I have to say that I disagree a little with Charles Rosen (extremely respectfully - I'm definitely an admirer of his playing). It's very interesting to read what he says - I used to play a number of preludes and fugues on the organ when I was much younger, but have actually recently been going back to the WTC to learn some more on the piano; so have been listening a lot again recently.
A few thoughts in relation to what he says:
- yes, Bach of course often dovetails the entrance of a subject with the end of a previous phrase; but I don't think it follows that this is an attempt to 'hide' the subject. Look for example at the language of the countersubjects, which leave lots of space for the subjects (melodically/rhythmically/otherwise) - I take it that Bach of all people could hide a subject much more successfully than claimed, if this is what he's really trying to do. Plus of course I don't think all entrances of the subject are equal; then there are the false entrances of subjects, etc. etc. etc.
- of course pianists have a variety of options open to them which aren't open to harpsichordists (etc.) to voice an entry...and yes Gould (alongside countless others) will often bring out the entrance of a subject; but he chooses his moments. Richter too in his recording. Some he makes very obvious; others less so.
For sure Rosen doesn't mention Gould, and one reason I wouldn't personally link those comments to Gould is that it sells him way short IMHO here, in talking about performances 'in which the theme is consistently emphasized to the detriment of the other voices'. I don't know of many pianists who would argue - whether particular fans of Gould or not - that he emphasises the theme 'to the detriment of the other voices'. I would say that one of the miracles of Gould's playing pianistically speaking, and one which I don't think many detractors of his would deny (though of course there may be many other aspects of his artistry on which they're less than keen), is his ability to articulate and phrase a number of contrapuntal lines simultaneously, i.e. not just the subject (take e.g. the 5 voice B flat minor fugue from book 1; which I would say also gives the lie to any idea that Gould just hammers out all entries of the subject...some he makes very obvious here; others far less so - listen e.g. to the delicacy of the stretto at the end).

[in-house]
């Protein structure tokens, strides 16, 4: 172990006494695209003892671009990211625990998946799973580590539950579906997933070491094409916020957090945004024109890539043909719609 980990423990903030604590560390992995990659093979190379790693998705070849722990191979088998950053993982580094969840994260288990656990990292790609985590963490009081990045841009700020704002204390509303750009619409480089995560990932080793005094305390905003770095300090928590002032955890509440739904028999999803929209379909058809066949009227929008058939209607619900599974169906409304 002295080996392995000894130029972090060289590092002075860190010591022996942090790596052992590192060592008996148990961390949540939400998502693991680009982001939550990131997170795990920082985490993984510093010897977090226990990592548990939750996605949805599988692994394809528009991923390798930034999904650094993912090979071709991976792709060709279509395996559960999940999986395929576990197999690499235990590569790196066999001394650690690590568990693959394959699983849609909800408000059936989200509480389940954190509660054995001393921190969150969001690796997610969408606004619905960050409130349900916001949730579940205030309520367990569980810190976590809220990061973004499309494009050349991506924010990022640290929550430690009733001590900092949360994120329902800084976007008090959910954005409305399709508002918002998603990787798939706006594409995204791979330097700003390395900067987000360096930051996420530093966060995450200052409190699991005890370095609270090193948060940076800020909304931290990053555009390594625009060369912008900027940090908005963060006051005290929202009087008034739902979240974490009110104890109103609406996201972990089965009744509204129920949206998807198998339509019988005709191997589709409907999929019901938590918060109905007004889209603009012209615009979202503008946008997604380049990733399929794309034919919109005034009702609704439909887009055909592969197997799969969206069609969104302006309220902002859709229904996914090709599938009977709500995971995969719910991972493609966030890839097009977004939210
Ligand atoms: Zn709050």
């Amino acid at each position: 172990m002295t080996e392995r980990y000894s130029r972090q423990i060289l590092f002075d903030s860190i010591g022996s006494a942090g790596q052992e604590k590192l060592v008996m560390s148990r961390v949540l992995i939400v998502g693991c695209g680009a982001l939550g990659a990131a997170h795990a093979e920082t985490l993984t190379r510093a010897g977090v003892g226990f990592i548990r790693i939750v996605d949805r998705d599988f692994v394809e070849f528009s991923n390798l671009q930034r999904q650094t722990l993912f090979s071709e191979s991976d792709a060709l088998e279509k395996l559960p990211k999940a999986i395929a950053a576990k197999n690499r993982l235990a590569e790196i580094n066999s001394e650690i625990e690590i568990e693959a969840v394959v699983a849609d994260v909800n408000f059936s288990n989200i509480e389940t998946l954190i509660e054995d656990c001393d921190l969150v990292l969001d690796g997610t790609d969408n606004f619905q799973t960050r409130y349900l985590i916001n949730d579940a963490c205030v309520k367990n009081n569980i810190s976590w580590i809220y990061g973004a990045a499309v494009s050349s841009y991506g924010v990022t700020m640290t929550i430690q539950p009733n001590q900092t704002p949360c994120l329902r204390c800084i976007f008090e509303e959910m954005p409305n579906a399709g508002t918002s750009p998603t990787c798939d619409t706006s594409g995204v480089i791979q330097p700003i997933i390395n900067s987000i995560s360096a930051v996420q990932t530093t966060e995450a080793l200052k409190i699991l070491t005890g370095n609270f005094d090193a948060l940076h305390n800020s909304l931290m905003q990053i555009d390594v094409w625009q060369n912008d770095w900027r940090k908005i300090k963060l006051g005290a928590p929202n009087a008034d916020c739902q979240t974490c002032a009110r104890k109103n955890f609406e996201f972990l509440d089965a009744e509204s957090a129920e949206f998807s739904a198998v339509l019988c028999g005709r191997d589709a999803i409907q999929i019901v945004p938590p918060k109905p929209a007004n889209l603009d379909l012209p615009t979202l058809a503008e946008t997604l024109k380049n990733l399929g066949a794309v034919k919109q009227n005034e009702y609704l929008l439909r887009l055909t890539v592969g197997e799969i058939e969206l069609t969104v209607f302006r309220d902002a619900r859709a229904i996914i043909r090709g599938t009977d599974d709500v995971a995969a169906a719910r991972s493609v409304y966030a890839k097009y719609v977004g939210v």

Just a few thoughts scribbled in a rush. I love Gould in Bach (the WTC and other stuff which I think feels very different in ways, e.g. the partitas). I also like Charles Rosen! On a slight tangent: I sometimes feel like the 'Ur' Gould is actually possibly the Byrd/Gibbons stuff, even more so than Bach. And just one last thought: I think so much of the magic of Bach is that there are so many ways to play it; and that however personal, idiosyncratic, (in-)authentic or whatever the playing, it still always sounds like Bach...
I've never heard that, and it wouldn't make sense to in most Bach, where individual parts move between the hands. On the one hand, knowing how much he loved the studio as an instrument in itself, I guess it wouldn't be totally surprising if he tried it to see how it sounded; but on the other, I actually think it would - on balance - be harder to do, and to get it sounding musical, than just to play the thing down..!